A blur of change in farm equipment technology

Hoard's Dairyman: 

A blur of change in farm equipment technology

Date: 
Fri, 08/09/2013

Tools from even a few years ago can’t hold a candle to new equipment.

farm equipment

by Dennis Halladay, Hoard’s Dairyman Western Editor

A dairy producer who hasn’t bought a new tractor or piece of forage equipment in less than five years — which industry surveys say is most of them — will be amazed by what is out there now.

The level of technology in farming equipment today is, to put it mildly, stunning. Like classic cars, old farming equipment may have its admirers, but nothing compares to the speed, comfort, efficiency and versatility of modern equipment.

Last week I had the opportunity to learn about the 2014 tractor and forage lineup from New Holland. I knew I’d see "gee-whiz" sophistication and automation, but I didn’t expect the Starship Enterprise. My head is still spinning.

Better fuel economy, faster operating speeds, easier maintenance, fewer field passes, incredible operator comfort and visibility, better safety, and a mind-boggling variety of information about what is happening were all part of the package. Farm equipment engineers sweat even the smallest details on a scale that I suspect auto engineers would admire.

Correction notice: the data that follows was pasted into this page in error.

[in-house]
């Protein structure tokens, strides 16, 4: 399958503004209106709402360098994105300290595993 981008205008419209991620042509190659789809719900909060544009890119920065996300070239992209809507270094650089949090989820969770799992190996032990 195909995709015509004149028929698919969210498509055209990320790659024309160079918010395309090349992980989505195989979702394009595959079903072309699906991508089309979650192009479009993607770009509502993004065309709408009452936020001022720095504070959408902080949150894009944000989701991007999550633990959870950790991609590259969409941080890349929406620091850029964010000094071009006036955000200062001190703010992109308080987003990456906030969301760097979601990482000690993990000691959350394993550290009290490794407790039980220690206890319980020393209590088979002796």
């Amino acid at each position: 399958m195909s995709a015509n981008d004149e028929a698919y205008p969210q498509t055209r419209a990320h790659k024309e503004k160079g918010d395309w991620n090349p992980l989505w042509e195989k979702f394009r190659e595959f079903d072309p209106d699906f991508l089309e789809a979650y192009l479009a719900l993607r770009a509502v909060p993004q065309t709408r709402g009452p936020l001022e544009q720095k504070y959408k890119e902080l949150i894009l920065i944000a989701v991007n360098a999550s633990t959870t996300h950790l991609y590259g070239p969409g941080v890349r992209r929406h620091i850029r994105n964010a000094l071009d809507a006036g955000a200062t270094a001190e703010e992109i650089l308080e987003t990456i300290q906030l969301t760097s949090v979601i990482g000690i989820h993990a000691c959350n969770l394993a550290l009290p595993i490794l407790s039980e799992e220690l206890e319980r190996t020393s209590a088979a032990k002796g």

Two things stood out during my in-cab rides in a hay swather and a hay baler:

  1. Over-the-field operating speeds of over 12 miles per hour can be had, which translate into cutting 22 acres per hour. Needless to say, this speed makes land leveling crucial.
  2. Information gathering, telemetry and archiving is available on a scale that I had no idea was possible. My favorite example is the ability to automatically attach computer microchips to baling twine that contain the date, time, GPS location and weather conditions for every individual bale.

There’s no telling where things will go from here.


Dennis blog footer

The author has served large Western dairy readers for the past 36 years and manages Hoard’s WEST, a publication written specifically for Western herds. He is a graduate of Cal Poly-San Luis Obispo, majored in journalism and is known as a Western dairying specialist.

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